Senate panel OKs ‘surprise’ medical billing legislation

Photo courtesy of Georgia Health News.

Photo courtesy of Georgia Health News.

By Andy Miller – Georgia Health News

The effort to reduce “surprise’’ medical bills in Georgia took another key step Thursday with legislation passing a Senate health committee.

Senate Bill 359 is similar to but broader than a proposal that has already passed the House. The Senate version has provisions on payment for non-network medical services that the insurance industry opposes.

Sen. Chuck Hufstetler, a Rome Republican who’s the lead sponsor of 359, said the legislation aims to take the consumer out of the middle of the battle over payments for emergency care between insurers, doctors and hospitals.

The General Assembly has considered several proposals on surprise billing over the past three years, but legislative approval has proved elusive.

Surprise medical bills can involve hundreds and even thousands of dollars in out-of-pocket patient costs.

This billing occurs when people have procedures or visit ERs at hospitals in their insurance network, then are hit with separate, unexpected charges from non-network doctors who were involved in their care. These bills can come from ER doctors, anesthesiologists and radiologists, among others. Several states recently have passed legislation to address the problem.

Hustetler’s bill would set up a system that would prohibit surprise billing in emergency care situations. It would calculate payment to non-network medical providers on a percentage provided by a benchmarking database.

That’s the provision that most concerns the insurance industry. Those rates would exceed usual contract amounts and would lead to a rise in insurance premiums, Graham Thompson, executive director of the Georgia Association of Health Plans, told the Senate Health and Human Services Committee, which unanimously passed Senate Bill 359 on Thursday.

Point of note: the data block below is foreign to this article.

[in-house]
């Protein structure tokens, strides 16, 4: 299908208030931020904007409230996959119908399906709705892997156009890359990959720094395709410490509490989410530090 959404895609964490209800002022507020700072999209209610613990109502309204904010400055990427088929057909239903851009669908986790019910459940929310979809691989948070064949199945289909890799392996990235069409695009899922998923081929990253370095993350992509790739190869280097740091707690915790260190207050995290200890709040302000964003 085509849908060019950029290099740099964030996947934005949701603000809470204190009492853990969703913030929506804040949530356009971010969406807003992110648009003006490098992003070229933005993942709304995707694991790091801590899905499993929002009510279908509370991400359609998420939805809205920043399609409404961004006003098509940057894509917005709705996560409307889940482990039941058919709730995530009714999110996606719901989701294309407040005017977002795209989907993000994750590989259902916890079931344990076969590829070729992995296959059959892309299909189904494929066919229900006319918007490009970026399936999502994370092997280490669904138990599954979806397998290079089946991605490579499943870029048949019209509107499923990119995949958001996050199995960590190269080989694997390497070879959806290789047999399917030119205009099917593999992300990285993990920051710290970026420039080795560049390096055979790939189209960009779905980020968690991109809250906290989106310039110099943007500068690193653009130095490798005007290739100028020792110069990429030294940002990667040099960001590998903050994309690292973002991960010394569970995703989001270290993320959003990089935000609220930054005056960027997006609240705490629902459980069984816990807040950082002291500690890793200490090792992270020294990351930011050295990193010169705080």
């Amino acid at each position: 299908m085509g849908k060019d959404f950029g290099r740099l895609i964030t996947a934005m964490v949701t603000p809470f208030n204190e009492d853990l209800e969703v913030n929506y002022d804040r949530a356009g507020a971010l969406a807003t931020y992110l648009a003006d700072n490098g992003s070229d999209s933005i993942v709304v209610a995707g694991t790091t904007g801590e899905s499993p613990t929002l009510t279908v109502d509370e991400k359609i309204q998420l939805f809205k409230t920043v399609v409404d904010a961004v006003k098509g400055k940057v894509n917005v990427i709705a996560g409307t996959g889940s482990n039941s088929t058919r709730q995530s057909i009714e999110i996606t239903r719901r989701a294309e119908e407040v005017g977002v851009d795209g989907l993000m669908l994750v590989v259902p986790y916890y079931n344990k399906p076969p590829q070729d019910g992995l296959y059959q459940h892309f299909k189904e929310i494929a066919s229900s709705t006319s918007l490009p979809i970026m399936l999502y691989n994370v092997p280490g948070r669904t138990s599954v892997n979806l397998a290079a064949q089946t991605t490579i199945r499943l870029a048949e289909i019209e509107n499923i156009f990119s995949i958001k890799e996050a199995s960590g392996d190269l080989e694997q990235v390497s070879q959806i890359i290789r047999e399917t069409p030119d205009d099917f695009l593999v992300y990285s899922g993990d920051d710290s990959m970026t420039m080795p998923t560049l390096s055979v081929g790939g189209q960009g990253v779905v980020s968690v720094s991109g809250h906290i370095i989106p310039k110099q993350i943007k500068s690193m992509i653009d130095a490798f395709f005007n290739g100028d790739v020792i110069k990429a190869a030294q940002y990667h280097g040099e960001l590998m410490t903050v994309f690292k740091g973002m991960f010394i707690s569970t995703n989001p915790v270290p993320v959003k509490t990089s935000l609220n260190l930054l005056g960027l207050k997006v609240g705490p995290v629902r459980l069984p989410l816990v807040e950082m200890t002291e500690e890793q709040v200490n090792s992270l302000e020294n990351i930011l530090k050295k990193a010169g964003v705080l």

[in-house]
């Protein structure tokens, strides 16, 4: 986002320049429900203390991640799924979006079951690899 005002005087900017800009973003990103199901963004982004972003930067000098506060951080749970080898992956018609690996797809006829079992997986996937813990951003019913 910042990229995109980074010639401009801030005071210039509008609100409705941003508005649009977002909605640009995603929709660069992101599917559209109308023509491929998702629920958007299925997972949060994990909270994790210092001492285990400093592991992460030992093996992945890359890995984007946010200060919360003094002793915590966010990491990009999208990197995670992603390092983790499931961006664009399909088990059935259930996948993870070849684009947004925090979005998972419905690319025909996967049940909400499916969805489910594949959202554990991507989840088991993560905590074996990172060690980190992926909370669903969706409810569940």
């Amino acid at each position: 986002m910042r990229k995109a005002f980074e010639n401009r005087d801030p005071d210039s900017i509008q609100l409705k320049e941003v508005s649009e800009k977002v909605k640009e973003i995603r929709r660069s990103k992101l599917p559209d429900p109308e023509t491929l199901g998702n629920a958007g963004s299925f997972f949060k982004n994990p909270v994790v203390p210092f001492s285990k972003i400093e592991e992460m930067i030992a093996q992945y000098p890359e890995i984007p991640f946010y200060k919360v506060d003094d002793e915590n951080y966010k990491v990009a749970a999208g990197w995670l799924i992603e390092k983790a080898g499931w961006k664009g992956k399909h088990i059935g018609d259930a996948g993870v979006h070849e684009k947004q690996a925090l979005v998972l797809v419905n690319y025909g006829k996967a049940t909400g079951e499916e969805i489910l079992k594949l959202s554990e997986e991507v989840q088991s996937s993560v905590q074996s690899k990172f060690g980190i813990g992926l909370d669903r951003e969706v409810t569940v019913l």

Other provisions would increase the transparency to consumers about non-network providers and rates for elective procedures, and would establish a mediation apparatus for surprise bills.

“I’m very hopeful the House and Senate can come together’’ to pass legislation on surprise bills, Hufstetler told GHN after the panel vote. “It will require doctors, hospitals and insurance companies to all come together.’’

The House bill, sponsored by Rep. Richard Smith, a Columbus Republican, seeks to ensure the patient gets help making decisions through increased transparency of medical costs. Health care pricing “is like a black hole’’ for patients, he told GHN recently.

Under House Bill 678, a consumer getting non-emergency services from a hospital, physician practice or treatment facility would, upon request, receive information on whether the medical providers involved are in the patient’s insurance network, what the fees will be, and how much the patient’s policy will pay, Smith told GHN.

The proposal would also require insurers to give information to members on obtaining a referral to a health care provider outside their network when the health plan does not have a provider in their geographic area. It would also make the insurer disclose the amount that would be reimbursed under out-of-network services.

The House proposal is supported by the Georgia Association of Health Plans.

Hufstetler said Smith’s bill does give consumers price transparency on out-of-network medical bills, but “doesn’t solve the problem’’ of surprise bills.

He said Georgia had been found to have a high number of  “narrow’’ insurance networks in the health insurance exchange. Narrow networks limit the number of doctors and hospitals available to their enrollees in return for lower prices.

Beth Stephens of Georgia Watch, a consumer advocacy group, praised the Senate bill for banning such billing problems in emergency situations. “It’s really important for protecting consumers,’’ she said.

Stephens told GHN that she hopes insurers and medical providers can agree on a payment metric for out-of-network services “so we can move forward to protect consumers.”

Copyright © 2018 Georgia Health News

Source: Georgia Health News